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Fluids & Electrolytes
THURSDAY, April 7 (HealthDay News) -- A new vaccine against yellow fever that contains inactivated yellow fever antigen shows promise as a safe alternative to live vaccine, according to research published in the April 7 issue of the New England Journal of Medicine.
Thomas P. Monath, M.D., from Xcellerex in Marlborough, Mass., and colleagues injected 60 healthy subjects with 0.48 μg or 4.8 μg of antigen on two occasions 21 days apart to test the safety and immunogenicity of XRX-001 vaccine.
The researchers found that 100 percent of the subjects receiving the higher of the two doses developed neutralizing antibodies, as did 88 percent of those receiving the lower dose. Antibody levels were significantly higher 10 days after the second injection in the 4.8 μg group than they were in the 0.48 μg group. Mild pain, tenderness and -- much less often -- itching at the injection site occurred more often in the vaccine groups than in those receiving placebo.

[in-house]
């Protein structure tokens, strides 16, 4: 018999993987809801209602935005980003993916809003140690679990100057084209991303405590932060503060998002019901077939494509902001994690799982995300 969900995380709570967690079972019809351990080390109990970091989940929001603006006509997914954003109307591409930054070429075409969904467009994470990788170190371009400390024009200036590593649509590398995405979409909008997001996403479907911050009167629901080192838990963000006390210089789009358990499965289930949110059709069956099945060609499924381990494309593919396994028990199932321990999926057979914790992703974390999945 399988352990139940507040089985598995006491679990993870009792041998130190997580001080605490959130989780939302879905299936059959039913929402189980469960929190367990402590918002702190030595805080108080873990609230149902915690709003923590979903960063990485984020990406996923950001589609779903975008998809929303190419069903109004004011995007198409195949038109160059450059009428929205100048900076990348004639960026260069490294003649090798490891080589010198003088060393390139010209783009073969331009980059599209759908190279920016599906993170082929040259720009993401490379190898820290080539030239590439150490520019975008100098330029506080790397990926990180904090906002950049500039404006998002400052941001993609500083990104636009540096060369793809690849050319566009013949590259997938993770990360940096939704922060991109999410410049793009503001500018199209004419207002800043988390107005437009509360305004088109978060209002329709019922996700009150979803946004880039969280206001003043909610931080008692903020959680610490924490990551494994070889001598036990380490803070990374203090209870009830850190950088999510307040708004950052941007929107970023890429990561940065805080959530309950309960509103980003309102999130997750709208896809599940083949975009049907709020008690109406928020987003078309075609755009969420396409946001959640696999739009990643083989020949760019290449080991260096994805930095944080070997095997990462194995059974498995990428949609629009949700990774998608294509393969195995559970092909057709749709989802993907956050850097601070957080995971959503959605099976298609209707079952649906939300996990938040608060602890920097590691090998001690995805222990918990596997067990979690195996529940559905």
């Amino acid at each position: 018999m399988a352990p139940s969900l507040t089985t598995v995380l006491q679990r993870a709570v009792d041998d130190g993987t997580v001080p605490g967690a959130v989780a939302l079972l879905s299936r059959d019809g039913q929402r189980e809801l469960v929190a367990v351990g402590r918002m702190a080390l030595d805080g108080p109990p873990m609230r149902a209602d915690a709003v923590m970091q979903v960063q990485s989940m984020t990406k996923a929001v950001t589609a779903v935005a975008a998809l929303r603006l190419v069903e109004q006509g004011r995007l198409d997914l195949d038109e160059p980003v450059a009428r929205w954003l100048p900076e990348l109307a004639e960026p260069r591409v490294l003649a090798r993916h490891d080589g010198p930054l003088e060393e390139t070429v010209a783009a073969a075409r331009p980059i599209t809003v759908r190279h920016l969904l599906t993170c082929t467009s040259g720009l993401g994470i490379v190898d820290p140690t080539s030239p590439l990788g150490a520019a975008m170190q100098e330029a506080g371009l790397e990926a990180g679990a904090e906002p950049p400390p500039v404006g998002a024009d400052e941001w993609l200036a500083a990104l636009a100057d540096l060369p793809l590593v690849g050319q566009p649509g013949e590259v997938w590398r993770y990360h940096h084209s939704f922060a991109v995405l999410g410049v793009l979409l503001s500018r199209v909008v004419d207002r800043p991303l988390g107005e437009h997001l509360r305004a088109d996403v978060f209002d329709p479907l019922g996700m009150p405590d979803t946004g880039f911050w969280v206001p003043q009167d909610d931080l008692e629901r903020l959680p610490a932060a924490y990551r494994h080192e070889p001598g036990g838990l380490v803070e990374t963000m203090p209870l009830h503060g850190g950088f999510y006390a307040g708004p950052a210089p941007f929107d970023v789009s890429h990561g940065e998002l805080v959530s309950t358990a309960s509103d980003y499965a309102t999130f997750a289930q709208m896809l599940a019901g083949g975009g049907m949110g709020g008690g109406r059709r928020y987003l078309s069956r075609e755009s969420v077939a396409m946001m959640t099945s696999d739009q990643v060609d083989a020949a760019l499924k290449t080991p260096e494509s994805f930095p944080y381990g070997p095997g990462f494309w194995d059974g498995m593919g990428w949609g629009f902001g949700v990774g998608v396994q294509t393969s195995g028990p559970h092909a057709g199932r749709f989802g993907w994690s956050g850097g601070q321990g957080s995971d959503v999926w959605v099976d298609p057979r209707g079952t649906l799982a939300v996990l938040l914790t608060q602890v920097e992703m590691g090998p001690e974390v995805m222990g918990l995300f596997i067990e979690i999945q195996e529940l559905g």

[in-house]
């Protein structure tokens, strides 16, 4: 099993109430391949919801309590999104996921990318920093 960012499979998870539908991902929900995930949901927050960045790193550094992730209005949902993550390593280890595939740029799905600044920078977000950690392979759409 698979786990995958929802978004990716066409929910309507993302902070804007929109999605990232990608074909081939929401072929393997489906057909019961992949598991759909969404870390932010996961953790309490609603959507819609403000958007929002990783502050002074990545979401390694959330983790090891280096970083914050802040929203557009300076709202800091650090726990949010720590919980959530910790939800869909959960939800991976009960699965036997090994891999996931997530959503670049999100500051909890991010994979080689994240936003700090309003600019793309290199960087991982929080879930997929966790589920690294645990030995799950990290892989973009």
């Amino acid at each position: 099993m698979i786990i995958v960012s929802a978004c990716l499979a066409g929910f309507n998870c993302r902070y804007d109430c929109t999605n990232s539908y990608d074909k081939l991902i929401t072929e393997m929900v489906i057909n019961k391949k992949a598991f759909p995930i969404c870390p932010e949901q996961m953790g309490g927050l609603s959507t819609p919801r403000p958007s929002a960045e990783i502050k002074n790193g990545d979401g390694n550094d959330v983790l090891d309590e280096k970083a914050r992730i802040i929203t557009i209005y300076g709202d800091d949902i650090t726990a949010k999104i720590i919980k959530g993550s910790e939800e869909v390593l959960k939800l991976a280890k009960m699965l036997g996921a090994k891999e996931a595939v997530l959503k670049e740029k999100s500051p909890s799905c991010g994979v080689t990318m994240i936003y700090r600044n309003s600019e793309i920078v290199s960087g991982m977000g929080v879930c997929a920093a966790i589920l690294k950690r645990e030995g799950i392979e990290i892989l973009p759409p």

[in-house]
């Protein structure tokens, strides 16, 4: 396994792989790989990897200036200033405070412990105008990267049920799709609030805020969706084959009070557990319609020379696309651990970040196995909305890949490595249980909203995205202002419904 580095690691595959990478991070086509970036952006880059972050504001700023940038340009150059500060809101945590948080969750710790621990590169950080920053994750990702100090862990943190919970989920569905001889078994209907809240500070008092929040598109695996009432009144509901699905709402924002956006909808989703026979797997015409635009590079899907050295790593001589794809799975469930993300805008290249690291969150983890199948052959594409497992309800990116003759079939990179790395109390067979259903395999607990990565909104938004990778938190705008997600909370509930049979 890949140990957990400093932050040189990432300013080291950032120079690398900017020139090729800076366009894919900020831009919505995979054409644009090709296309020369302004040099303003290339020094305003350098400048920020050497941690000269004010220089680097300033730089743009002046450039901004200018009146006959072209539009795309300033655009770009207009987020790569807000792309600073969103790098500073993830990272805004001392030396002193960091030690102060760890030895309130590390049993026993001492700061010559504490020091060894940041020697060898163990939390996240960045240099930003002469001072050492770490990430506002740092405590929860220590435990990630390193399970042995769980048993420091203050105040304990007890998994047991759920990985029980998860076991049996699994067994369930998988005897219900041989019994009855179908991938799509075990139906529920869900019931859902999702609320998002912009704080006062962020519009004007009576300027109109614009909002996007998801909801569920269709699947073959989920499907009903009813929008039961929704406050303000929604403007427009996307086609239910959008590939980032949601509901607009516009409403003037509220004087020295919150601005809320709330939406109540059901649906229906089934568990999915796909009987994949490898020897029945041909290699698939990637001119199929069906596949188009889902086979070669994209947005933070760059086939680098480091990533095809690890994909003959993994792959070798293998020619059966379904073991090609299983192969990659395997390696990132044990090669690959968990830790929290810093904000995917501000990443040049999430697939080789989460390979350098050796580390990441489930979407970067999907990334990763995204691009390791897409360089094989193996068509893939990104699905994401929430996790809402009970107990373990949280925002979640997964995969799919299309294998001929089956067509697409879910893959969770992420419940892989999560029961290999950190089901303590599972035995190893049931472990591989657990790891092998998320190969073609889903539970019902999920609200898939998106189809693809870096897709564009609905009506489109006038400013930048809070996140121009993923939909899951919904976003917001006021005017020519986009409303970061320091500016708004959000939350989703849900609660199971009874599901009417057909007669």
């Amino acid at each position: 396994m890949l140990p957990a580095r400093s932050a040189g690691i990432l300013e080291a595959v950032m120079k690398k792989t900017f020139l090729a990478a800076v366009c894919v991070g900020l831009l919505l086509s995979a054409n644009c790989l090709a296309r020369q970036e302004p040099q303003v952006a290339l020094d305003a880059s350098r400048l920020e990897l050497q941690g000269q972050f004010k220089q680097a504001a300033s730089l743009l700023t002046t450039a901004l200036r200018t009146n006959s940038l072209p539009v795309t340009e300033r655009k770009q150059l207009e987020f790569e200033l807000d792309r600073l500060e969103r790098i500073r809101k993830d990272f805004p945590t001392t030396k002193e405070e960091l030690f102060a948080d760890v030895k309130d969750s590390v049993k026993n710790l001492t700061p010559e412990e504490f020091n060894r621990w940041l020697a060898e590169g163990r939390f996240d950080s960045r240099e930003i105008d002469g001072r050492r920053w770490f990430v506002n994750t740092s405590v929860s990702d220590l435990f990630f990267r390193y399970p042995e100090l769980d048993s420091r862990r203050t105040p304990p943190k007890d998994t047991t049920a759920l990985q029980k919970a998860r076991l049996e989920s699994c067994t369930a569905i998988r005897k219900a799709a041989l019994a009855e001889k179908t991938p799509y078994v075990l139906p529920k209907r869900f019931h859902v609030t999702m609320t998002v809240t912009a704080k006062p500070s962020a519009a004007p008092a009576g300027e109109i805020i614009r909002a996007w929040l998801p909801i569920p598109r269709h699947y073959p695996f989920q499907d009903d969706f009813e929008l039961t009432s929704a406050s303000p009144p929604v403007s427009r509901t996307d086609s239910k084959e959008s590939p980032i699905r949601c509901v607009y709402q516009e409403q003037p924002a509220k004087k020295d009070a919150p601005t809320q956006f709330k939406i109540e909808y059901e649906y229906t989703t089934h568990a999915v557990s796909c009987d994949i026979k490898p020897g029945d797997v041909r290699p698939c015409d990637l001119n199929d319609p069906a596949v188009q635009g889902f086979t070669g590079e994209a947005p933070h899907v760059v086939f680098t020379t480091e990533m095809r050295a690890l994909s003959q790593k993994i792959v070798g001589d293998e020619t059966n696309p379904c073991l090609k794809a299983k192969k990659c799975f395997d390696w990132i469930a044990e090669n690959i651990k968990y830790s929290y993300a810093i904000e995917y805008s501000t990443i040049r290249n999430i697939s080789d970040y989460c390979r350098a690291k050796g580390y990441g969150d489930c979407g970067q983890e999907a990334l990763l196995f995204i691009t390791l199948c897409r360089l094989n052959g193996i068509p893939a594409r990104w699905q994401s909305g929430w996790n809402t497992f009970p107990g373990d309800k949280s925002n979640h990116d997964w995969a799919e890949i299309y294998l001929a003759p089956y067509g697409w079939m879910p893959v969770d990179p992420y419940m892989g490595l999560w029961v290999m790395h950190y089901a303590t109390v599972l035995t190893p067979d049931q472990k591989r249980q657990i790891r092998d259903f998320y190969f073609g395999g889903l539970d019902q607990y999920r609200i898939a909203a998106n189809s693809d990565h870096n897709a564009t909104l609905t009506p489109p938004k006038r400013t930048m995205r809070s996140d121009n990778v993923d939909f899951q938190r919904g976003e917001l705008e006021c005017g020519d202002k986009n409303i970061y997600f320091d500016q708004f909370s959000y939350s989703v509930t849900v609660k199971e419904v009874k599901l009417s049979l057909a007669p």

"A two-dose regimen of the XRX-001 vaccine, containing inactivated yellow fever antigen with an alum adjuvant, induced neutralizing antibodies in a high percentage of subjects. XRX-001 has the potential to be a safer alternative to live attenuated 17D vaccine," the authors write.
The study was funded by Xcellerex, the manufacturer of the study vaccine; several authors disclosed being employees of Xcellerex.
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